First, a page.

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Fairy Bluebird

Order: Passeriformes – song or perching birds
Family: Irenidae – Leafbirds, Ioras, and Fairy bluebirds

Scientific name:  Irena puella

 

Fairy-blue birdDescriptionThe fairy bluebird is the most colorful and largest of the Irenidae family, measuring up to 11 inches in length. Like most birds, males are more brightly colored than females. The male is a brilliant blue and black, and the female is a duller turquoise. The eyes for both are bright red. They are most notable for very long upper and lower tail covert feathers that almost cover their entire tail.


 

 

RangeHome Range

Southern Asia, Malaysia

 

Habitat type:  

Semi-deciduous forests

 

Reproductive habits:  During the breeding season, small flocks split into pairs. The female will build the nest by herself in the fork of two branches usually about 20 feet above the ground. The nest is an open cup made of roots and twigs camouflaged with moss. Unlike most forest birds, fairy bluebirds will breed in the heart of the densest and most humid areas of the forest. They will normally lay 2 oval eggs that appear green with brown and gray streaks.

 

Diet in WildFruit and insects. They are particularly fond of wild figs and will eat some flower nectar.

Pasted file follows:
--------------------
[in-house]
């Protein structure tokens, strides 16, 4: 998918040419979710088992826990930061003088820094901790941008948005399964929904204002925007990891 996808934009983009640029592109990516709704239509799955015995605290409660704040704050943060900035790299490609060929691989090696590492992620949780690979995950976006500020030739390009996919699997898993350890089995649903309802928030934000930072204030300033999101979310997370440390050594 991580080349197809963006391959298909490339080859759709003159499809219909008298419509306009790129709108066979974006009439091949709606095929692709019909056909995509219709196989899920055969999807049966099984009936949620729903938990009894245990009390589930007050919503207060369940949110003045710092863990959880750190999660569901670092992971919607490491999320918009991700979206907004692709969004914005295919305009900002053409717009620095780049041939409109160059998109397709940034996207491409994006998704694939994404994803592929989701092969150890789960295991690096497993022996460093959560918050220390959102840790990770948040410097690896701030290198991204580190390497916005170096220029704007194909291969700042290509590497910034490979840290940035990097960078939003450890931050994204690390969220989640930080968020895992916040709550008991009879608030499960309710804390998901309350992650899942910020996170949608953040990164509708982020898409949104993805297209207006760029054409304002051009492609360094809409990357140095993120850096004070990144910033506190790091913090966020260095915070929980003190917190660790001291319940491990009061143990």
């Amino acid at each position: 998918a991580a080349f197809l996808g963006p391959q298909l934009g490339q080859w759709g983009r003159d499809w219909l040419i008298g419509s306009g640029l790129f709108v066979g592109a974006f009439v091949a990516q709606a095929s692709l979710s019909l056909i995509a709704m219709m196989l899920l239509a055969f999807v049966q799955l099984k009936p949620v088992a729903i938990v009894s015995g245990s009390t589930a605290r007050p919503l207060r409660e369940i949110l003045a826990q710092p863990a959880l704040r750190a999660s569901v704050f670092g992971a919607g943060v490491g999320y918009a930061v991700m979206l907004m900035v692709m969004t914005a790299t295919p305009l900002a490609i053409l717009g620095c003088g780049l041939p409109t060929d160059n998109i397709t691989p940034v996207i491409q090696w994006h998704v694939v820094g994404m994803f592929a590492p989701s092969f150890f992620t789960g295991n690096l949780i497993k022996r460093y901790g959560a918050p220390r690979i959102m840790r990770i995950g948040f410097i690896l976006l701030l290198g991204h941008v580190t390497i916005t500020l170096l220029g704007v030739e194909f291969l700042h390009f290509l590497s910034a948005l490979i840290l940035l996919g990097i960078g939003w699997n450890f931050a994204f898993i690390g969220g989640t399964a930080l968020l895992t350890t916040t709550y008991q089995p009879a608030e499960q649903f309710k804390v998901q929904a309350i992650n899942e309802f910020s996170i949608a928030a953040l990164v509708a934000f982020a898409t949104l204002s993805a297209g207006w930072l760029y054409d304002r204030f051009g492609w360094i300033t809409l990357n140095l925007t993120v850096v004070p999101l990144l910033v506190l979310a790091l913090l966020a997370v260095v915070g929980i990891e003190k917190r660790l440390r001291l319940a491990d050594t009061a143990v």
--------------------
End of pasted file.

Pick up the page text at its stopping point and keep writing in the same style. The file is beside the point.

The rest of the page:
Diet in ZooMix of apples, carrots, greens, bananas, cockatiel seed, parakeet seed, parrot seed, and mealworms. Because these birds require a low iron diet, they are not fed strawberries or citrus.

 

General InfoFairy bluebirds live in small groups that remain in the forest canopy most of the time. They are extremely vocal, having a loud contact call and sharp whistles. They tend to be very restless, frequently hopping from branch to branch and tree to tree. This species can be seen bathing in forest streams during the heat of the day.

 

PredatorsNo information available.

Conservation Status:  Listed as Least Concern on Red List.

 

Resources

The Birds of China.  1984.  R.M. de Schauensee.  Smithsonian Institution,  Washington, D.C.  p. 332-333.

 

A Field Guide to the Birds of South-East Asia.  1983.  B. King, M. Woodcock and E.C. Dickinson.  Collins, London.  p. 275.

 

Grzimek’s Animal Life Encyclopedia  Vol 10  Birds III.  2003.  edited by M. Hutchins, J.A. Jackson, W.J. Bock and D. Olendorf.  Gale Group, Michigan.  pp. 415-423.

 

In Encyclopedia Britannica.